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The Yankees are going to watch Hiroki Kuroda a little more closely this year

Given the rough ends to each of his last two seasons, the Yankees will monitor Hiroki Kuroda's workload a little more closely in 2014.

Bob Levey

Over the past two seasons, Hiroki Kuroda has been the Yankees' most dependable starter. He has made 66 starts and thrown 427 innings, good for most on the team since the beginning of 2012. He also has a 3.31 ERA and 3.72 FIP during that span, so he has provided the team with both quantity and quality during his time with New York. At the same time, however, Kuroda has had to endure rough stretches to finish off each of the last two seasons (though he did bounce back very nicely in the 2012 postseason), enough so that the Yankees should monitor their right-hander's workload moving forward.

Sure enough, Joe Girardi did acknowledge that the team will limit Kuroda in some capacity this season, telling Chad Jennings that "we'll watch him closely like we have every other year. Maybe you start thinking, you get up around the 100-pitch mark, that might be it for him. You've got to see how taxing the innings are, if he's got an extra days' rest coming, all those sorts of things. We're going to have to watch him." This approach, as Jennings notes, is similar to that of how they treated Andy Pettitte last season.

All told, Kuroda threw 91 pitches in his six-inning, two-run effort against the Astros on Wednesday. What's significant, is that he finished off his start strong, allowing just two baserunners (Dexter Fowler and Robbie Grossman triples in the third and sixth, respectively) through the final 19 batters he faced. Instead of being sent out for the seventh inning, Kuroda was pulled in favor of David Phelps. He could have been pulled after just 91 pitches due to the fact that it was his first start of the season and teams generally like to play it safe in the early going, or it could have been a sign of things to come for the right-hander in hopes to keep him as fresh as possible throughout the season.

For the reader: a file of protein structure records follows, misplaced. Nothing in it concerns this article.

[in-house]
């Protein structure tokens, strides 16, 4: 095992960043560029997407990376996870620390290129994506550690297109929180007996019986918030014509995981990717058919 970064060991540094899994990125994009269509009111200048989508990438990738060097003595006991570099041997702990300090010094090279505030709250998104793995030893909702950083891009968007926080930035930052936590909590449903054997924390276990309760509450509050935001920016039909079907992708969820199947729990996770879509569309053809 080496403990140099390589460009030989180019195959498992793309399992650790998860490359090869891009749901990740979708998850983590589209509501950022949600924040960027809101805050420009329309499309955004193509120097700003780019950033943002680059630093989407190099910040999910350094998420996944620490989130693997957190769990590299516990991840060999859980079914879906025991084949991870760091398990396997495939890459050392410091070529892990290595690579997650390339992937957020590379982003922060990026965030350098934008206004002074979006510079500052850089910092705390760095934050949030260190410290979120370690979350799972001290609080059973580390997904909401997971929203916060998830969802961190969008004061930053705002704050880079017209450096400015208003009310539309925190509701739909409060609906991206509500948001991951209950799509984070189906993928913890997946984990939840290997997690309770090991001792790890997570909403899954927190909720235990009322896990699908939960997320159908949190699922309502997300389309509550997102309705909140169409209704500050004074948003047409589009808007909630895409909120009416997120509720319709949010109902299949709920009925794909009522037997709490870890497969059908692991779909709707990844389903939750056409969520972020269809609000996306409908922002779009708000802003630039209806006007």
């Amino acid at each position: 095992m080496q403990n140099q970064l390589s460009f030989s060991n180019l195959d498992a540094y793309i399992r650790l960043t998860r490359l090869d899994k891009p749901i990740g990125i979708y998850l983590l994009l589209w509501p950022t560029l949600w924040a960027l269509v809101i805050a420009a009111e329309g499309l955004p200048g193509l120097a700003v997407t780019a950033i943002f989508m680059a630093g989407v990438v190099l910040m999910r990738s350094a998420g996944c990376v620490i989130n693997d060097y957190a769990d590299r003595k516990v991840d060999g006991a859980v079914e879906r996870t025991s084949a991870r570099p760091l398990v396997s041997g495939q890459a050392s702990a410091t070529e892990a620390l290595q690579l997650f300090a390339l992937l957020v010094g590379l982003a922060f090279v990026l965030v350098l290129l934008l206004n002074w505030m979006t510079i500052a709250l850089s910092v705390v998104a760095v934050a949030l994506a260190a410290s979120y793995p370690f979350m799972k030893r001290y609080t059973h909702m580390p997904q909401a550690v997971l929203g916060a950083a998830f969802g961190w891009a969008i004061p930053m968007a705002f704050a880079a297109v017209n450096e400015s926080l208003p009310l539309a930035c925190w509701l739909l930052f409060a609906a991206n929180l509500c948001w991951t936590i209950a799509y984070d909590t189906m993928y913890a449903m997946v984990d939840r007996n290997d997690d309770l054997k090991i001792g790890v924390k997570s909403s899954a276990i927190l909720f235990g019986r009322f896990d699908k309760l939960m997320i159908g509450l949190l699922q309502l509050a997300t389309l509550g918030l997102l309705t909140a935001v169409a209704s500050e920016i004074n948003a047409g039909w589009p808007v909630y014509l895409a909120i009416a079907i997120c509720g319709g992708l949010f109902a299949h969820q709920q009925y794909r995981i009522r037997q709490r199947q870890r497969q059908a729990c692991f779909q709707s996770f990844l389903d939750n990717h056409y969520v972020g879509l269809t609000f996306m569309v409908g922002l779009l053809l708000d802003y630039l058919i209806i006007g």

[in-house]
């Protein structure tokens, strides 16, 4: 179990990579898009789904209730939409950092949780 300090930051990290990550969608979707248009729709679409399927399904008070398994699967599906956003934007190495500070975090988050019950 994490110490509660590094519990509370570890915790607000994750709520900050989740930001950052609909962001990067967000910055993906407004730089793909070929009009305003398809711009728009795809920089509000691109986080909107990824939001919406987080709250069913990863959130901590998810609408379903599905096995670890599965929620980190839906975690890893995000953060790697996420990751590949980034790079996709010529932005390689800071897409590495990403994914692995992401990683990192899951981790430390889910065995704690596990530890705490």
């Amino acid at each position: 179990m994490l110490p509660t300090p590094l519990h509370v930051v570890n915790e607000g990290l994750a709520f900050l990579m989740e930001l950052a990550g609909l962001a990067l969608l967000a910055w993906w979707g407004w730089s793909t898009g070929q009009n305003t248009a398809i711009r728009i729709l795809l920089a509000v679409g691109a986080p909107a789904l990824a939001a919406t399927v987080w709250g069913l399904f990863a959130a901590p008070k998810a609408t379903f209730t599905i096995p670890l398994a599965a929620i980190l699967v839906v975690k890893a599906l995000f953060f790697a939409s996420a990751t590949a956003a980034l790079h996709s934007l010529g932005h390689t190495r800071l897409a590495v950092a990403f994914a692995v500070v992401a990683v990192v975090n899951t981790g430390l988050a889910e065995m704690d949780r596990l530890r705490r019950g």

In Kuroda's previously-noted rough stretches to end each of the last two seasons, he pitched to a 4.77 ERA and .863 OPS against in seven starts to end the 2012 regular season, while posting a 6.56 ERA and .916 OPS against in eight starts to conclude 2013. Kuroda did admit that he was "exhausted" at the end of 2013, which really isn't all that surprising; he's now 39 years old and has close to 3,000 innings on his arm dating back to his days with Japan.

Girardi did note that they'll give Kuroda that extra day of rest if there's an off-day in the schedule. The Yankees are in the middle of 13 straight games to open the season, however, so they'll have to wait until the series against the Rays in the middle of the month to do so. I also wonder if they'll skip a start of his entirely, perhaps during the dog days of summer, to keep him fresh that way if he's showing signs of fatigue. As it stands right now, the Yankees have three pitchers in their bullpen (David Phelps, Adam Warren, and Vidal Nuno) who can start when needed and it's inevitable that the team will need a sixth starter sometime this year; perhaps they could go to one of them in place of Kuroda if the situation or matchup calls for it.

Although he didn't get the start on Opening Day, it's pretty obvious that Kuroda is the team's ace, given his results and durability over the last two seasons. Because he has crashed pretty hard the last two seasons, added to the fact that he's 39 and has a ton of mileage on his arm, the Yankees are smart to watch Kuroda's workload in what could be the right-hander's final season in the big leagues. A strong and fresh Kuroda could go a long way to getting the Yankees back to the postseason and beyond.